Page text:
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Five Ways to Spice Up Your Site with jQuery

Introduction

Javascript frameworks aren’t just a path to AJAX without understanding XMLHttpRequest – mature libraries like jQuery are being across the board to improve usability, enhance accessibility and open doors to features you never thought were possible. With its inclusion in the ASP.NET platform, jQuery is now an accepted standard in all web development. In this tutorial, I’ll show you five quick tips for spicing up your site, often without a single change to your existing code.

To follow this tutorial, you’ll need some basic experience with jQuery. I suggest you read through my previous tutorial, Getting Started with AJAX in jQuery. An understanding of the DOM wouldn’t hurt, either. Otherwise, this tutorial requires little else than an existing web page or two using jQuery (download it and include it in your <head>), that could use some web development steroids.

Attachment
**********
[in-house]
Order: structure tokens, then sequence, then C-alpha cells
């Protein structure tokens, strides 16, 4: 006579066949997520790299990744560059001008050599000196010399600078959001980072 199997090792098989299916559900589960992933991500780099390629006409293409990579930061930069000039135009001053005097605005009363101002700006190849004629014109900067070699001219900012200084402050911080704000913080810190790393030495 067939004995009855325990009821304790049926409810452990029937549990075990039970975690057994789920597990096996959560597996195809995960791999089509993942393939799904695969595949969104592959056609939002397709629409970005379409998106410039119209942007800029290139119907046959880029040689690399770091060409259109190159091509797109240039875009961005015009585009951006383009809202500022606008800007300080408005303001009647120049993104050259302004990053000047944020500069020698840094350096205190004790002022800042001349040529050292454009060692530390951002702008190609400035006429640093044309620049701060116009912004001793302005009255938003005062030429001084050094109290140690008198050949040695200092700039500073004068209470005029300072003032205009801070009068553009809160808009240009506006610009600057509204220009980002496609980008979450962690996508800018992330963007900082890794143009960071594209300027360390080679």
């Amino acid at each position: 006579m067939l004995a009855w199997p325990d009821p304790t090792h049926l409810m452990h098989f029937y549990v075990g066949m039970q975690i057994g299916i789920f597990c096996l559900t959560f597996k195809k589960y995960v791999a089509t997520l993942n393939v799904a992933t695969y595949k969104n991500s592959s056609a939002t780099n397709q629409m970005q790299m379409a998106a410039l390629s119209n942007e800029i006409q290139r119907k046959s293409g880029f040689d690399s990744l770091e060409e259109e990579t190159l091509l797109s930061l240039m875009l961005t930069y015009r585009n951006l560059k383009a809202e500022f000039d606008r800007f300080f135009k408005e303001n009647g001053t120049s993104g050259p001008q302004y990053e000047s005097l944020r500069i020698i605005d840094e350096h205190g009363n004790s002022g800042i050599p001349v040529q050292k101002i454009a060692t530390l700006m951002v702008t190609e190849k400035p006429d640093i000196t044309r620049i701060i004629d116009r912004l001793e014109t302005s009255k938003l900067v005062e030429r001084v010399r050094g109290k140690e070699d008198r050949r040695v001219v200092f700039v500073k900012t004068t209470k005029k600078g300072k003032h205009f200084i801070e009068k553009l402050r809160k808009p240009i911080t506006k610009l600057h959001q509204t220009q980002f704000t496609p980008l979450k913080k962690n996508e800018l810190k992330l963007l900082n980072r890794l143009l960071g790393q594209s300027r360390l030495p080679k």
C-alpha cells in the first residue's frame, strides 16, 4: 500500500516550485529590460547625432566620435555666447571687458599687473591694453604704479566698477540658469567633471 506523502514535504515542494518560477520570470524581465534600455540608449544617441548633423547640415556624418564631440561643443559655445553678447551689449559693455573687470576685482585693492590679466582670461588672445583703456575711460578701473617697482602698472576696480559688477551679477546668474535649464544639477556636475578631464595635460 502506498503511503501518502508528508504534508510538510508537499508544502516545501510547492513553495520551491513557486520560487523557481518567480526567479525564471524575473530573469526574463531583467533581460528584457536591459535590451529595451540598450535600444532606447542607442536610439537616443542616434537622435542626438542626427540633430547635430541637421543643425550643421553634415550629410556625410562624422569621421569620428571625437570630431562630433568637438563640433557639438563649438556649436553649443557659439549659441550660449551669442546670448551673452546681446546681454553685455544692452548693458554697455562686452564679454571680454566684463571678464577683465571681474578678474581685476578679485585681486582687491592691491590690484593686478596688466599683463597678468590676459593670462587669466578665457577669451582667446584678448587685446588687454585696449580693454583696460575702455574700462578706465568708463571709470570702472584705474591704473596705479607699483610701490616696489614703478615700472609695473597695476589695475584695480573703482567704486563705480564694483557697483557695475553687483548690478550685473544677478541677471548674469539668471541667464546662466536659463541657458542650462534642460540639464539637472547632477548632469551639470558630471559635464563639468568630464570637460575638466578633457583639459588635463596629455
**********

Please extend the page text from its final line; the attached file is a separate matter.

Tip 1: Image-less Rounded Corners in jQuery

If you use rounded corners on your site, you’re probably currently dealing with a mess of <div>s and CSS declarations. Your pages might have something like this:

<div>
 <div>
  <div></div>
 </div>
 <div>
  <div>
   <div>
    (content)
   </div>
  </div>
 </div>
 <div>
  <div></div>
 </div>
</div>

It’s a mess, and it doesn’t help when you change a single property elsewhere and your various content areas start breaking out of the box. Luckily, the jQuery Corner plugin can take a target element and give it rounded corners, automatically, without a single image on your server!